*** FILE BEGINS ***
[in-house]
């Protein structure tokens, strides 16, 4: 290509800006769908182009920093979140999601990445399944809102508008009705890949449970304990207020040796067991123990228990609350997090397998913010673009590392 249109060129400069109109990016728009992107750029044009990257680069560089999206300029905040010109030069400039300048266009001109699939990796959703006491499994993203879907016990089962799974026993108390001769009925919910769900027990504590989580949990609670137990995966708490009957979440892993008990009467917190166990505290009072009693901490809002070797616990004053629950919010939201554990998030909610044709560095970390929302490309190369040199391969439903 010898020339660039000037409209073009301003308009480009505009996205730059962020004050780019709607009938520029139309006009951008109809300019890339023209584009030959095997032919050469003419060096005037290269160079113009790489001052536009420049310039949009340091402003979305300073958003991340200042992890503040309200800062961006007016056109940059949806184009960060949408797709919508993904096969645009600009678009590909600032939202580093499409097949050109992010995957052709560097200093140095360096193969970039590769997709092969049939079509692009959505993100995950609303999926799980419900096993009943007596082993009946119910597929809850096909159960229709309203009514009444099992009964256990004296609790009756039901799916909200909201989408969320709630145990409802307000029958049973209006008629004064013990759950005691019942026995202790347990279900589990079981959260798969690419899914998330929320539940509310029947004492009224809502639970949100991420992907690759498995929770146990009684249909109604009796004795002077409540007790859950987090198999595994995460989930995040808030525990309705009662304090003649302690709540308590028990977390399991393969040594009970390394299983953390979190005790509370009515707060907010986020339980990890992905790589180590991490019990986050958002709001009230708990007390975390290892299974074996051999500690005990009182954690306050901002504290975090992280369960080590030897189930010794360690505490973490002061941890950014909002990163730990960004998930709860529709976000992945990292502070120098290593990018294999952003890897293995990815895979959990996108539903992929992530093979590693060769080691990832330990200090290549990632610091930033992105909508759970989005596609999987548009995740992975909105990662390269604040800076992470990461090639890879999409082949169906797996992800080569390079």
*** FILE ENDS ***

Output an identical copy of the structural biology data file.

[in-house]
């Protein structure tokens, strides 16, 4: 290509800006769908182009920093979140999601990445399944809102508008009705890949449970304990207020040796067991123990228990609350997090397998913010673009590392 249109060129400069109109990016728009992107750029044009990257680069560089999206300029905040010109030069400039300048266009001109699939990796959703006491499994993203879907016990089962799974026993108390001769009925919910769900027990504590989580949990609670137990995966708490009957979440892993008990009467917190166990505290009072009693901490809002070797616990004053629950919010939201554990998030909610044709560095970390929302490309190369040199391969439903 010898020339660039000037409209073009301003308009480009505009996205730059962020004050780019709607009938520029139309006009951008109809300019890339023209584009030959095997032919050469003419060096005037290269160079113009790489001052536009420049310039949009340091402003979305300073958003991340200042992890503040309200800062961006007016056109940059949806184009960060949408797709919508993904096969645009600009678009590909600032939202580093499409097949050109992010995957052709560097200093140095360096193969970039590769997709092969049939079509692009959505993100995950609303999926799980419900096993009943007596082993009946119910597929809850096909159960229709309203009514009444099992009964256990004296609790009756039901799916909200909201989408969320709630145990409802307000029958049973209006008629004064013990759950005691019942026995202790347990279900589990079981959260798969690419899914998330929320539940509310029947004492009224809502639970949100991420992907690759498995929770146990009684249909109604009796004795002077409540007790859950987090198999595994995460989930995040808030525990309705009662304090003649302690709540308590028990977390399991393969040594009970390394299983953390979190005790509370009515707060907010986020339980990890992905790589180590991490019990986050958002709001009230708990007390975390290892299974074996051999500690005990009182954690306050901002504290975090992280369960080590030897189930010794360690505490973490002061941890950014909002990163730990960004998930709860529709976000992945990292502070120098290593990018294999952003890897293995990815895979959990996108539903992929992530093979590693060769080691990832330990200090290549990632610091930033992105909508759970989005596609999987548009995740992975909105990662390269604040800076992470990461090639890879999409082949169906797996992800080569390079």